According to Educationdata.org, in 2019 the total number of international students studying in U.S. colleges and universities was approximately 1,095,299.
The site reported that in 2018, the U.S. economy experienced a $45 billion boost from the presence of the international student community. However, this economic boost faces headwinds in the foreseeable future due to the current pandemic and the travel restrictions created by closed borders.
The pandemic, coupled with growing international political discord, has created more complexity for international students seeking to attend college in The U.S. for the upcoming Fall Semester and is putting university coffers at risk.
A Shrinking Pipeline
The White House announced on April 22 that the executive branch issued a “proclamation suspending entry of immigrants who present risk to the U.S. Labor Market during the economic recovery following the COVID-19 outbreak.”
Further restrictions are on the horizon; in early June it is expected that the U.S. will also implement restrictions on a program called Optional Practical Training (OPT).
The online publication Inside Higher Ed recently reported that 223,085 international students studying at U.S. Colleges participated in the OPT during the 2018-2019 academic year, and participation continues to grow. The OPT provides a one-year visa to international students seeking to find employment in their field of study either before completing their coursework or directly after.
In order to feed the growing demand of science, technology, engineering, and math (STEM) jobs in the U.S., STEM majors participating in OPT can request an additional 2-year extension according to the U.S. Citizenship and Immigration Services.
Companies in the STEM sector will not be the only ones impacted by this impending decision, higher education in the U.S. may also see their international student enrollment numbers dwindle.
As schools in the U.S. decide between opening their campus in the Fall or conducting online courses, many of the 1 million + international students may seek to continue their course work in their home countries or in other countries with a less tenuous outlook post-pandemic.
While online courses can still accomplish the goal of teaching information to the masses, even this use of advanced technology cannot replicate the unique in-person learning interactions found in a classroom environment.
Businessweek reported that a recent study by The American Council on Education (ACE) expects college revenue to decrease by an estimated $23 billion, and almost 70% of college presidents are concerned about their long-term financial viability.
China in the Crosshairs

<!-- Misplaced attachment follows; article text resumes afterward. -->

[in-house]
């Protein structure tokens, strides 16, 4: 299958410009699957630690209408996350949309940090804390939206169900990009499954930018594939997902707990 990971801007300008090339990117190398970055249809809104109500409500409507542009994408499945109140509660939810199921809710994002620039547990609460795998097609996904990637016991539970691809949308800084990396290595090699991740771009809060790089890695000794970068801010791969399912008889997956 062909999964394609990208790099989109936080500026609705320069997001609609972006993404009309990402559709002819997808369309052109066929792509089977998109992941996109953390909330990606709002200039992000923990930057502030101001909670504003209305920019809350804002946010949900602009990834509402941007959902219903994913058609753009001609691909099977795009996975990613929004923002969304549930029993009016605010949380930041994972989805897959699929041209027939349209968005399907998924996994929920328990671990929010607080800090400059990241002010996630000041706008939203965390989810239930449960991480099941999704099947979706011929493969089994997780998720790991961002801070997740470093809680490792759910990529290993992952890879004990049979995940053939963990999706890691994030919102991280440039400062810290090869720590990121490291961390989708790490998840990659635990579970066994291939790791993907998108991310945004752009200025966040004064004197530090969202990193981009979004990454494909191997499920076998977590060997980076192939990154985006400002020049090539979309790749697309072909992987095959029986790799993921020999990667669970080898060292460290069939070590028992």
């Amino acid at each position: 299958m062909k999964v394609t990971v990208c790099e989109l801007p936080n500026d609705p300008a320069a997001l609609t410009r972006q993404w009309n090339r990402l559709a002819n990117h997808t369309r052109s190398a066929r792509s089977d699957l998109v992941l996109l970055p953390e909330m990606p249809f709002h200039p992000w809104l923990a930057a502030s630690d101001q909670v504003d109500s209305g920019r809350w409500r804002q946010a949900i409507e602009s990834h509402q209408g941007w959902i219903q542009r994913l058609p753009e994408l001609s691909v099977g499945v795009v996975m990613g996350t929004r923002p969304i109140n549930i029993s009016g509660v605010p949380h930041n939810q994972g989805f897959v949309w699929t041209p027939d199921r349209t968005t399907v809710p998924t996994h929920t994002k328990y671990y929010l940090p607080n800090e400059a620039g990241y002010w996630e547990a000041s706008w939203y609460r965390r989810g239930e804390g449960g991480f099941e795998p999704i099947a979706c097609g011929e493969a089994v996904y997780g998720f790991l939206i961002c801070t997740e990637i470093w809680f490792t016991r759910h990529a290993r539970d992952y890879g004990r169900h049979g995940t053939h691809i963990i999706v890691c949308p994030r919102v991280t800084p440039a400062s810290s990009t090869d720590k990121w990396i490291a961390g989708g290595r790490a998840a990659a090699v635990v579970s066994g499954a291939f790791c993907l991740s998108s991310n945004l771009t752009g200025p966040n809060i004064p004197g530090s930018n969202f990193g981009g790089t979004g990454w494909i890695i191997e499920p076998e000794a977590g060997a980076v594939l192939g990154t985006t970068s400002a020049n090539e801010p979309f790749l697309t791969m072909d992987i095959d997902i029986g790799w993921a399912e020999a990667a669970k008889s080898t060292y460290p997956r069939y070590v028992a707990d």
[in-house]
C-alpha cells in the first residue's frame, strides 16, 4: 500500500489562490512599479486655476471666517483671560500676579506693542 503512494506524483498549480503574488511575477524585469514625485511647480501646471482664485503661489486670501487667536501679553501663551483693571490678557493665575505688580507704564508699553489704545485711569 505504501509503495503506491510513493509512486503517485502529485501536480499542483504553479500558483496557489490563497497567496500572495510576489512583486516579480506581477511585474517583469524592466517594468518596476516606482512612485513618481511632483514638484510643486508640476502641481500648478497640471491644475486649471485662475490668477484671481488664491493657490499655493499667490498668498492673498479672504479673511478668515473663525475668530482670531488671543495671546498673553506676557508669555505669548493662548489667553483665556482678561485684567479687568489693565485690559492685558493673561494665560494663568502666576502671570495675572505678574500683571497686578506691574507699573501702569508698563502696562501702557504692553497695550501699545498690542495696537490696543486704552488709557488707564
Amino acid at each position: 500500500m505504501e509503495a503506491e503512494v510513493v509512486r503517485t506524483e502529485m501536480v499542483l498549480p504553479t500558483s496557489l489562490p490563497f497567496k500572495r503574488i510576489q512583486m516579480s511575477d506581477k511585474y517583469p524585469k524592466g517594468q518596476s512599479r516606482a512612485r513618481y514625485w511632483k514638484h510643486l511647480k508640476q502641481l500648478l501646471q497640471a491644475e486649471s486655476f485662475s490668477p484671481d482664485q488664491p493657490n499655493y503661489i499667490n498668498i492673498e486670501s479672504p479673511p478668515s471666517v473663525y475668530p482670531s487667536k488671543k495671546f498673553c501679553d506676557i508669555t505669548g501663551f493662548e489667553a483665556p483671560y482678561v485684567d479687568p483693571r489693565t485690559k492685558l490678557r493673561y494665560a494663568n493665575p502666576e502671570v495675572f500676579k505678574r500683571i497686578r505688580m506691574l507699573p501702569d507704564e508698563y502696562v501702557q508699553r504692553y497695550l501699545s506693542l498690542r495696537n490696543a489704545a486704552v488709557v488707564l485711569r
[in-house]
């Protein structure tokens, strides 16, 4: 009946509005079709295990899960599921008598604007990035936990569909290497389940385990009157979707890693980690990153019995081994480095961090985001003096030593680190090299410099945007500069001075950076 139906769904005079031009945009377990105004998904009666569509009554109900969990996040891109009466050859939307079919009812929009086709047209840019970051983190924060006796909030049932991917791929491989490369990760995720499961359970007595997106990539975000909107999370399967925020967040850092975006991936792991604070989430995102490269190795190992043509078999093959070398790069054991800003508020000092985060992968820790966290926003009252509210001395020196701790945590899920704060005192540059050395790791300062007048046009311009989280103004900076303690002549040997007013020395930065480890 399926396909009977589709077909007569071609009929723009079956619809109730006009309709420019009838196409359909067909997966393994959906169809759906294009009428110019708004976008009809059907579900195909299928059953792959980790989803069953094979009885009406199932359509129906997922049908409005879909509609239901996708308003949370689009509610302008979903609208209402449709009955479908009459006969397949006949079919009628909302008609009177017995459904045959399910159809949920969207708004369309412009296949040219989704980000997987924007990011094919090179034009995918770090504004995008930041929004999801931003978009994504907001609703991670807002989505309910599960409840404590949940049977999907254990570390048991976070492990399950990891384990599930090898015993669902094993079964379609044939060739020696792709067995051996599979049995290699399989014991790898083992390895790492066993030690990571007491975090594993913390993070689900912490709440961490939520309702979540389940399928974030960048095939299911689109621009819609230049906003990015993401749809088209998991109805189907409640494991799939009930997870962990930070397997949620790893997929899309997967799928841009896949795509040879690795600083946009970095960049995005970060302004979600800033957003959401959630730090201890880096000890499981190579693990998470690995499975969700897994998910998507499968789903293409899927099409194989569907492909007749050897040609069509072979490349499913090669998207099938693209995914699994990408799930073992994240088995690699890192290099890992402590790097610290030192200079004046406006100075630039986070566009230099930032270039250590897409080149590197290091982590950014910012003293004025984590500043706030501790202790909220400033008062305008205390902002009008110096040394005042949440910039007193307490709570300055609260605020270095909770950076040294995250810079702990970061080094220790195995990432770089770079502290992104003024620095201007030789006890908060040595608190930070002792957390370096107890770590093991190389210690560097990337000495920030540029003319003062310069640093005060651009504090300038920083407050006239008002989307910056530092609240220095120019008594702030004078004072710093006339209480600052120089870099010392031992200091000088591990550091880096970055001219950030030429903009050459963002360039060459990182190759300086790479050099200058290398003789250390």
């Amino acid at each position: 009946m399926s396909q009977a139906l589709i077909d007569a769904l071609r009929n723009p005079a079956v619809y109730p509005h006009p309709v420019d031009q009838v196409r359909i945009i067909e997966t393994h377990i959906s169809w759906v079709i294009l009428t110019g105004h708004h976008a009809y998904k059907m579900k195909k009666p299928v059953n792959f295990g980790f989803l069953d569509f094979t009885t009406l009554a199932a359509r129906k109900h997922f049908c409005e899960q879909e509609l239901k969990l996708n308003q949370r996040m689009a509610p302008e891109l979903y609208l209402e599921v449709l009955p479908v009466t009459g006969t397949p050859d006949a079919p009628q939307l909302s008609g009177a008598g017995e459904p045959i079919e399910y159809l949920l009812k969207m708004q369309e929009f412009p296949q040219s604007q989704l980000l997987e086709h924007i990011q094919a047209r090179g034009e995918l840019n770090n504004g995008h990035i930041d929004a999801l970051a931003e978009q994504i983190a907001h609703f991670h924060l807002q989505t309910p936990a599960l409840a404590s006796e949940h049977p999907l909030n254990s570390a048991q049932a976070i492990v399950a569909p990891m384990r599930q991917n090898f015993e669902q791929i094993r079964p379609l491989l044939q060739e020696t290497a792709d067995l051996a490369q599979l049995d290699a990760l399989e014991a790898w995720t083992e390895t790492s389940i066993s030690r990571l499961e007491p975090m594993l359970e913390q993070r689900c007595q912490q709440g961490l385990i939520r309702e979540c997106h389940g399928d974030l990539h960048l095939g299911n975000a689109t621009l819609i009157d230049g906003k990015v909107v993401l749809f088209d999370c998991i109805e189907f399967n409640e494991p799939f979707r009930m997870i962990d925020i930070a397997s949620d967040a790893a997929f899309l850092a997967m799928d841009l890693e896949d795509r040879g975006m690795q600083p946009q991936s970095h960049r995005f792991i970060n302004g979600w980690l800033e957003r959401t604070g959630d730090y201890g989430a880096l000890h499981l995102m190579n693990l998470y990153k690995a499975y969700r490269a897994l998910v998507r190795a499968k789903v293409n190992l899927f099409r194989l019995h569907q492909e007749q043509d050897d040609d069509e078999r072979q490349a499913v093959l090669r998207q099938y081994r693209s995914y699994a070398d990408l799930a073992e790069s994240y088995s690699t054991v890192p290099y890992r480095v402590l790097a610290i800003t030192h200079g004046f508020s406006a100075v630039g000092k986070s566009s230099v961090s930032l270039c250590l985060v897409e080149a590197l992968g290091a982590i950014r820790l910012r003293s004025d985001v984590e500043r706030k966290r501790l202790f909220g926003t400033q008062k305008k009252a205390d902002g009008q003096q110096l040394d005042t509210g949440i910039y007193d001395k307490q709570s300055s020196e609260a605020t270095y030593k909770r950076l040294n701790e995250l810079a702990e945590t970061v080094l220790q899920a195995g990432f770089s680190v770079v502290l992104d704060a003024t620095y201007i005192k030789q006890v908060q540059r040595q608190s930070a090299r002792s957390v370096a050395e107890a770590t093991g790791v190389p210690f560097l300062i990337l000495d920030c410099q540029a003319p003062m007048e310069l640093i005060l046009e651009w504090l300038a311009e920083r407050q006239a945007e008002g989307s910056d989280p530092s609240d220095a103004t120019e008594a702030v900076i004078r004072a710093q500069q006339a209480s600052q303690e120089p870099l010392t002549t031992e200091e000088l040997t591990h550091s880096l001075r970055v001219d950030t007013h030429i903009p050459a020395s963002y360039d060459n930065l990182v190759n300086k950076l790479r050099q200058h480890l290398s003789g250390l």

The Wall Street Journal recently reported that as The U.S. and China continue to debate over China’s role in the origination of the novel coronavirus, legislation has been created to remove Chinese companies from U.S. stock exchanges due to U.S. regulators’ inability to inspect the audits of these firms.
The U.S. has further increased its pressure due to China’s increasingly aggressive relationship with Hong Kong, causing The White House to begin making plans to deny visas to certain Chinese citizens who may be seen as a threat to national security.
This growing tension has created more uncertainty over the future of Chinese student enrollment at U.S. colleges. Educationdata.org cited that China had the highest international student population studying in The U.S., with 369,548 students enrolled in 2019.
If the U.S. continues with its plan to deny visas to certain Chinese nationals, more Chinese students studying in the U.S. may be innocent bystanders entangled in a political morass and have their visas revoked as well.
Homework for U.S. Colleges
Colleges should explore two options in the face of this impending tuition revenue crisis. A short-term solution involves the procurement of an insurance solution protecting international tuition revenue lost as a result of political conflict between nations.
This involves the actions taken by either The U.S. or the government of the students’ home country which prevents students from studying in The U.S. due to visa restrictions imposed.
While certain exclusions exist, such as COVID-19 or other communicable diseases viewed as the procuring cause of a visa restriction, political disputes involving issues such as trade or sanctions could be covered.
A longer-term solution that should be explored by U.S. colleges is the ability to partner with international institutions of higher learning.
There are a handful of U.S. schools who have campuses abroad; New York University Florence, and Saint Louis University Madrid Campus are just two examples. For U.S. schools lacking the resources needed to maintain a global presence, partnering with international universities is a viable path.
By sharing resources/students/faculty with international schools, U.S. colleges could make alternative arrangements to send international students impacted by visa restrictions in the U.S. to other colleges around the world where a partnership exists.
Using this model, a Chinese student unable to gain entry to the U.S. due to political tensions could simply choose to study at a U.S.-partner school at another global location. Not only would the student have access to similar coursework as their U.S. school, but the U.S. school could recognize a portion of this vital international student tuition revenue.
These two options can be expanded to protect other revenue streams created by the lucrative market for international students, such as study abroad programs.
While borders may be closing and geopolitical tensions continue to rise, education should be a resource that is never stuck in customs.
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